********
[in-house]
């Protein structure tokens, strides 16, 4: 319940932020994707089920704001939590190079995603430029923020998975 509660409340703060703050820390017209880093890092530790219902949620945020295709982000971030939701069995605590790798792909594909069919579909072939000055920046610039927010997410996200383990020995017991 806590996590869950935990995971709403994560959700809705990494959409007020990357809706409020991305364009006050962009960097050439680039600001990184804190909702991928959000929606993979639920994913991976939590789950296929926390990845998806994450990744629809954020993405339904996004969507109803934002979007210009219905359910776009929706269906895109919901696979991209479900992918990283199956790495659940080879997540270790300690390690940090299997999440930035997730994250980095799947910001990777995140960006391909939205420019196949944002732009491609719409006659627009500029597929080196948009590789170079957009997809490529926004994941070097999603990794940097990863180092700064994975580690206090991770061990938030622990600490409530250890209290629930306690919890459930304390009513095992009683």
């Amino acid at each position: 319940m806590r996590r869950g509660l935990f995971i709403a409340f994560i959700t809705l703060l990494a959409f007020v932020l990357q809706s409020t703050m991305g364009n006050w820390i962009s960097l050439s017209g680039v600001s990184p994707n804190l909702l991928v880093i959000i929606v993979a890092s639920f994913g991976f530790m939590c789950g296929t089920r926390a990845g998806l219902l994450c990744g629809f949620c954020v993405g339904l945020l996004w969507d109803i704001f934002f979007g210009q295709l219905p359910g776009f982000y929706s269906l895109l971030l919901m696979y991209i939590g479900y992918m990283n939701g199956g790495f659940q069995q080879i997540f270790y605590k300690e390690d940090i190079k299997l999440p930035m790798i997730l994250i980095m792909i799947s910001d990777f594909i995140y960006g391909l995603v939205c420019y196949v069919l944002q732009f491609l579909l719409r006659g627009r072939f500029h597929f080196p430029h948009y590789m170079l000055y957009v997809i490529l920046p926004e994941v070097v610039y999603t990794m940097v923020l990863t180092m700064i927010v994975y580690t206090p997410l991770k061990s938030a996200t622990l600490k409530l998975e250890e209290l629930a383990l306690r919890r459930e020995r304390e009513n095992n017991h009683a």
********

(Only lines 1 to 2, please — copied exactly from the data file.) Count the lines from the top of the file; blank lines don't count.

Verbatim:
[in-house]
């Protein structure tokens, strides 16, 4: 319940932020994707089920704001939590190079995603430029923020998975 509660409340703060703050820390017209880093890092530790219902949620945020295709982000971030939701069995605590790798792909594909069919579909072939000055920046610039927010997410996200383990020995017991 806590996590869950935990995971709403994560959700809705990494959409007020990357809706409020991305364009006050962009960097050439680039600001990184804190909702991928959000929606993979639920994913991976939590789950296929926390990845998806994450990744629809954020993405339904996004969507109803934002979007210009219905359910776009929706269906895109919901696979991209479900992918990283199956790495659940080879997540270790300690390690940090299997999440930035997730994250980095799947910001990777995140960006391909939205420019196949944002732009491609719409006659627009500029597929080196948009590789170079957009997809490529926004994941070097999603990794940097990863180092700064994975580690206090991770061990938030622990600490409530250890209290629930306690919890459930304390009513095992009683």